There is a lot else to golf in Monterey.
Quite accidentally, I stumbled upon the place where John Denver’s plane crashed in 1997. Denver, the singer-songwriter of ‘‘Take me home, Country Roads" and ‘‘Rocky Mountain High", crashed while flying near Pacific Grove and a plaque marks the site.
For those suffering from a literary bug, Monterey is where John Steinbeck set many of his works. Born in 1902 close to Cannery Row in Monterey, the author of Grapes of Wrath (1939) won the 1962 Nobel Prize for literature and 17 of his works were made into Hollywood films.
Where: Fife, Scotland
For sheer history, one has to visit and play golf in Scotland and at St. Andrews in particular.
The Royal and Ancient Golf Club of St Andrews runs the game everywhere except the US. Characterized by large double greens—there are seven of them—the Old Course has two holes named after Bobby Jones and Tom Morris. The course can be played in either direction—clockwise or anticlockwise. Seldom are bunkers famous as they are at St Andrews.
The 10-ft deep Hell Bunker on 14th and the Road Hole Bunker on the 17th are as famous as golf itself. Only during the Dunhill Links and the final day of the men’s and women’s open championship, besides some other occasional big events, is the course open on Sundays.
Why St Andrews and Fife?
Scotland is without doubt the home of golf.
The area also has a number of other amazing courses such as Carnoustie, Kingsbarns and a few smaller ones. Carnoustie, Kingsbarns and St Andrews together form co-hosts for an event each year.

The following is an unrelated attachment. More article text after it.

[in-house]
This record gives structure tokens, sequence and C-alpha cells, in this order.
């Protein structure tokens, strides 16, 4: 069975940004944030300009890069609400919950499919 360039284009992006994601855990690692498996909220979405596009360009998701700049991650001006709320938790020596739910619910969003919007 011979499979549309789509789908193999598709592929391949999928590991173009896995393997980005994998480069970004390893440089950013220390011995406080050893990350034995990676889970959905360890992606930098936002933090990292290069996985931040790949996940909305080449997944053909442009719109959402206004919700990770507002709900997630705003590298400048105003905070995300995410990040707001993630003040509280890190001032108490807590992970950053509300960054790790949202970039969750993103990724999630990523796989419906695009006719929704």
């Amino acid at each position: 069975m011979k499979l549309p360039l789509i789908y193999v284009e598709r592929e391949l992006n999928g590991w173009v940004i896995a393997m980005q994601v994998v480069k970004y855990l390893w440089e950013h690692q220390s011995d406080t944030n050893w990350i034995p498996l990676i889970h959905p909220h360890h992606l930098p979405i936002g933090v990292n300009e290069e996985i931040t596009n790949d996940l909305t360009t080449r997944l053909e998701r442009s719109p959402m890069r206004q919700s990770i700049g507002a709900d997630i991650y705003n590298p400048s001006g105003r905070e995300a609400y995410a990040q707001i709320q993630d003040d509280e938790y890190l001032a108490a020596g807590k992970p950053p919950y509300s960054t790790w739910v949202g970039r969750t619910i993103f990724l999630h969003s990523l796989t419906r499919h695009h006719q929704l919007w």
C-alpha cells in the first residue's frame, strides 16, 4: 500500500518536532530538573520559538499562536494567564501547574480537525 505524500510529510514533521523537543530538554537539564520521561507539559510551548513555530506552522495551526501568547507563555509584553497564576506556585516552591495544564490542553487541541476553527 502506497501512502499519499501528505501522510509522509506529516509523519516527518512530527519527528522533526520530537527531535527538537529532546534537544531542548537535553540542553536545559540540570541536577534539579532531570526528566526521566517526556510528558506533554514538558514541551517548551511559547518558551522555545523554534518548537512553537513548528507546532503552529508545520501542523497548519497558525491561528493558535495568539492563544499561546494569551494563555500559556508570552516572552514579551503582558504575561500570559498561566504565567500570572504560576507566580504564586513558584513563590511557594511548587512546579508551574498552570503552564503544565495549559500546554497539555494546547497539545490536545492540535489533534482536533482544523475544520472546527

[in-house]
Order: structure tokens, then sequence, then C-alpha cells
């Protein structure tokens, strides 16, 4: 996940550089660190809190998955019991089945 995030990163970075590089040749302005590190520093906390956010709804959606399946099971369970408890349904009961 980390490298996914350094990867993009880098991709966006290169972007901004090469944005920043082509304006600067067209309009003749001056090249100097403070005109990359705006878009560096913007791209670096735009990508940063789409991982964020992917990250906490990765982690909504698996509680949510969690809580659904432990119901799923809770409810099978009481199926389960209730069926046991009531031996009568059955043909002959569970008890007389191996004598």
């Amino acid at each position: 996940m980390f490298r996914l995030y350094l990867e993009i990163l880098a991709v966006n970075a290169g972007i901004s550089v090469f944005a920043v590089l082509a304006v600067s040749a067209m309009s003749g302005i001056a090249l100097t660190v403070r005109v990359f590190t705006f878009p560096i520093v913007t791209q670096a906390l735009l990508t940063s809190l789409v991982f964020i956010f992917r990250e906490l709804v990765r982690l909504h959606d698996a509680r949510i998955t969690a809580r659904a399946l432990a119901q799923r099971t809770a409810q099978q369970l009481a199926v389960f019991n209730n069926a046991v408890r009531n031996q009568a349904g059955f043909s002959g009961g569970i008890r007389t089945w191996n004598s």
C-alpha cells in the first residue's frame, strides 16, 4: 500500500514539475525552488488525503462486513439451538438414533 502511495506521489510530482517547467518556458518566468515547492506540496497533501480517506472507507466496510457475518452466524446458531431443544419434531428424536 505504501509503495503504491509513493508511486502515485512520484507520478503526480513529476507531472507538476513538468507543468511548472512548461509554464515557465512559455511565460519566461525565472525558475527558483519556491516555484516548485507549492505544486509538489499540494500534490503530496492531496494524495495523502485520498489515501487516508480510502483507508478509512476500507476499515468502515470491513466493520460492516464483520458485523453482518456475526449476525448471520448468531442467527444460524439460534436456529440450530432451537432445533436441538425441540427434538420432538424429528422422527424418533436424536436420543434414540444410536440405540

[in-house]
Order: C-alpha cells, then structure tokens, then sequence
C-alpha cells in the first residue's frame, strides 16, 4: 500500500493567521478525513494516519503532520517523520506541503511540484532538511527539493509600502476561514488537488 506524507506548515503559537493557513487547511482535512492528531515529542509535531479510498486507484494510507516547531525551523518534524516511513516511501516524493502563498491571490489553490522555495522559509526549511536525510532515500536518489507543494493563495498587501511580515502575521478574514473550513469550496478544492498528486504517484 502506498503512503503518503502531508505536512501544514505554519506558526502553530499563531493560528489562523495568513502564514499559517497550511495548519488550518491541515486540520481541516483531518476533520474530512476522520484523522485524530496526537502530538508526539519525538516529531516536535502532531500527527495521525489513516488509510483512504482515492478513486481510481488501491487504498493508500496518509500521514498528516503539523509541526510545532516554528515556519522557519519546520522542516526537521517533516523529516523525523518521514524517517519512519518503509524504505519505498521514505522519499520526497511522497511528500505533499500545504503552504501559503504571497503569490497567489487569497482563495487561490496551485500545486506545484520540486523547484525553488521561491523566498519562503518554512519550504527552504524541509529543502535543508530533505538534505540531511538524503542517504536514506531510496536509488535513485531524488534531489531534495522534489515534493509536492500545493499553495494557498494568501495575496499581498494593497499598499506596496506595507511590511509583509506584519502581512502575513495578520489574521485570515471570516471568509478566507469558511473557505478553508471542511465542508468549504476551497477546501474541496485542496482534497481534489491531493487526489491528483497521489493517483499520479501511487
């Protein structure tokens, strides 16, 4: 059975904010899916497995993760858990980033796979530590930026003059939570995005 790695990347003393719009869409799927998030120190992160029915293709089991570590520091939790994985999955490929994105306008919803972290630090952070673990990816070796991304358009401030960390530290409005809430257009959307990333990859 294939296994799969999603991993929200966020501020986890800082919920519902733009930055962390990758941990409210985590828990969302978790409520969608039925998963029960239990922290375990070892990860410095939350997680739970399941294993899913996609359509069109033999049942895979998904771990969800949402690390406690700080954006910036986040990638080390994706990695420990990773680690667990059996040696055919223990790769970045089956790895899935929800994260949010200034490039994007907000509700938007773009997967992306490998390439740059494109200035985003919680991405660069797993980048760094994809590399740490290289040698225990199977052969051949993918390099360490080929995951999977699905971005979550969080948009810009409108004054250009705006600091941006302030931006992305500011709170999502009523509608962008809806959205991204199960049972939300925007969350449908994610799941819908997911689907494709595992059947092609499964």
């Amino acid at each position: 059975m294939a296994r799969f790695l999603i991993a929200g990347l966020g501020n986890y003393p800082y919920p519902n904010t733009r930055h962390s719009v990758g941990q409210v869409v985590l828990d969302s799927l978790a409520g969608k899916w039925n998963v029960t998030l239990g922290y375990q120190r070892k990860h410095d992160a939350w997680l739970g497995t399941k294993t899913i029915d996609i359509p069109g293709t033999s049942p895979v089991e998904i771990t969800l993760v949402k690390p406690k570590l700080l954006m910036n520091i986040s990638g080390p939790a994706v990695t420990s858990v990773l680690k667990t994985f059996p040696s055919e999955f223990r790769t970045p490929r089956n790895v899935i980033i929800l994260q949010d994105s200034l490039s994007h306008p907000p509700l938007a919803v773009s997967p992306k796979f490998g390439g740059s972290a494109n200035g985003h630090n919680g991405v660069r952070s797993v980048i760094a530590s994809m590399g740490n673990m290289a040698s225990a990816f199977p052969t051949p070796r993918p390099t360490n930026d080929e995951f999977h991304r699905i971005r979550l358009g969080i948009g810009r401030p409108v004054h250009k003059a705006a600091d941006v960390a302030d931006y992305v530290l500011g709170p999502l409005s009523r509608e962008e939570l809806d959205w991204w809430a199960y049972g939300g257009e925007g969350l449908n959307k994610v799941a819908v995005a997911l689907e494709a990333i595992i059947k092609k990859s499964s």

Finally, if you love golf, you cannot not want to play at St. Andrews and Scotland.
MACAU GOLF AND COUNTRY CLUB (WESTIN RESORT)
This is not a golf course you will find in most selections. But when you want a holiday with fun, frolic and a bit of gambling thrown in, Macau is the place. This is the only place where you can wake up to the gently rolling South China Sea, gaze across the bay and the beach, tuck in a lazy breakfast, and then take the elevator up (yes, up) to get to the golf course.
It is a spectacle. The Westin Resort is an eight-storey complex and its terrace leads into a mountainside with the Macau Golf and Country Club, which virtually forms the rooftop for the hotel.
If you cannot get to Las Vegas to gamble or to Pebble Beach to see and play the spectacular seventh hole, then Macau is the place to be in. It has both.
Most golfers don’t have spouses and families as obsessed with golf as they are, and hence a venue that is more vacation than golf. Sure, the golf course too is inviting, to say the least. For those not fortunate to have seen the seventh at Pebble Beach, come to Macau and see the par-3 17th. The 239-yard hole has an elevated tee some 140ft above the big green, which is hemmed in by cliffs and scrubland to the right. The South China Sea is to the left, and errant shots can result in disaster. But that’s for the pros. For the amateurs, the tee still offers a similar challenge, though not as big or spectacular.
The course is set against some of the most amazing views of Coloane Island, the South China Sea and the picturesque Hac Sa Beach. You don’t need to play golf to love this.
V. Krishnaswamy is a golf writer who has travelled to cover and enjoy the sport for the last three decades. The views and selections are personal and are based on sheer beauty and aesthetics, the golf feel and the holiday experience of the course/resort and the area around it.